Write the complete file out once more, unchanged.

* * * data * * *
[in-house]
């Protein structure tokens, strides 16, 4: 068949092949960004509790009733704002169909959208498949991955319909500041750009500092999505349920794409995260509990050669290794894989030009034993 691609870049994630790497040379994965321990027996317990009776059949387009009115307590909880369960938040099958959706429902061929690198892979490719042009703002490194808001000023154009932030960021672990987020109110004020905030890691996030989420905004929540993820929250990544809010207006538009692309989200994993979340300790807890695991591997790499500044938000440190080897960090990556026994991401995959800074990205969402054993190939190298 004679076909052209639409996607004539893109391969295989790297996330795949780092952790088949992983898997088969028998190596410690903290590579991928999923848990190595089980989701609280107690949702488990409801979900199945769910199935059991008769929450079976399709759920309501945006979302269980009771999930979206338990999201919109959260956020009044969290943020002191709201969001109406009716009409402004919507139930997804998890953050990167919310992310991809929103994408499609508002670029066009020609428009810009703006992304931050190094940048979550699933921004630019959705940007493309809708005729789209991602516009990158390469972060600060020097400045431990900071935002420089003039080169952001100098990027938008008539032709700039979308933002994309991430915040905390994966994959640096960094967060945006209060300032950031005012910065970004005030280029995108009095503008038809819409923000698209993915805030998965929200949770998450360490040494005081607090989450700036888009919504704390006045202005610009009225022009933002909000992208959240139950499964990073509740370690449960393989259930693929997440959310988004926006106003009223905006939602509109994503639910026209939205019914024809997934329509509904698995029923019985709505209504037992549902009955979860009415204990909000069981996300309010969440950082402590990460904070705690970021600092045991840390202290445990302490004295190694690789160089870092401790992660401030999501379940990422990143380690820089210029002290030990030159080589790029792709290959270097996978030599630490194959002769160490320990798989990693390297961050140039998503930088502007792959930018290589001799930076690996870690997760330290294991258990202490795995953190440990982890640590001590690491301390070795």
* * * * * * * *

[in-house]
């Protein structure tokens, strides 16, 4: 068949092949960004509790009733704002169909959208498949991955319909500041750009500092999505349920794409995260509990050669290794894989030009034993 691609870049994630790497040379994965321990027996317990009776059949387009009115307590909880369960938040099958959706429902061929690198892979490719042009703002490194808001000023154009932030960021672990987020109110004020905030890691996030989420905004929540993820929250990544809010207006538009692309989200994993979340300790807890695991591997790499500044938000440190080897960090990556026994991401995959800074990205969402054993190939190298 004679076909052209639409996607004539893109391969295989790297996330795949780092952790088949992983898997088969028998190596410690903290590579991928999923848990190595089980989701609280107690949702488990409801979900199945769910199935059991008769929450079976399709759920309501945006979302269980009771999930979206338990999201919109959260956020009044969290943020002191709201969001109406009716009409402004919507139930997804998890953050990167919310992310991809929103994408499609508002670029066009020609428009810009703006992304931050190094940048979550699933921004630019959705940007493309809708005729789209991602516009990158390469972060600060020097400045431990900071935002420089003039080169952001100098990027938008008539032709700039979308933002994309991430915040905390994966994959640096960094967060945006209060300032950031005012910065970004005030280029995108009095503008038809819409923000698209993915805030998965929200949770998450360490040494005081607090989450700036888009919504704390006045202005610009009225022009933002909000992208959240139950499964990073509740370690449960393989259930693929997440959310988004926006106003009223905006939602509109994503639910026209939205019914024809997934329509509904698995029923019985709505209504037992549902009955979860009415204990909000069981996300309010969440950082402590990460904070705690970021600092045991840390202290445990302490004295190694690789160089870092401790992660401030999501379940990422990143380690820089210029002290030990030159080589790029792709290959270097996978030599630490194959002769160490320990798989990693390297961050140039998503930088502007792959930018290589001799930076690996870690997760330290294991258990202490795995953190440990982890640590001590690491301390070795």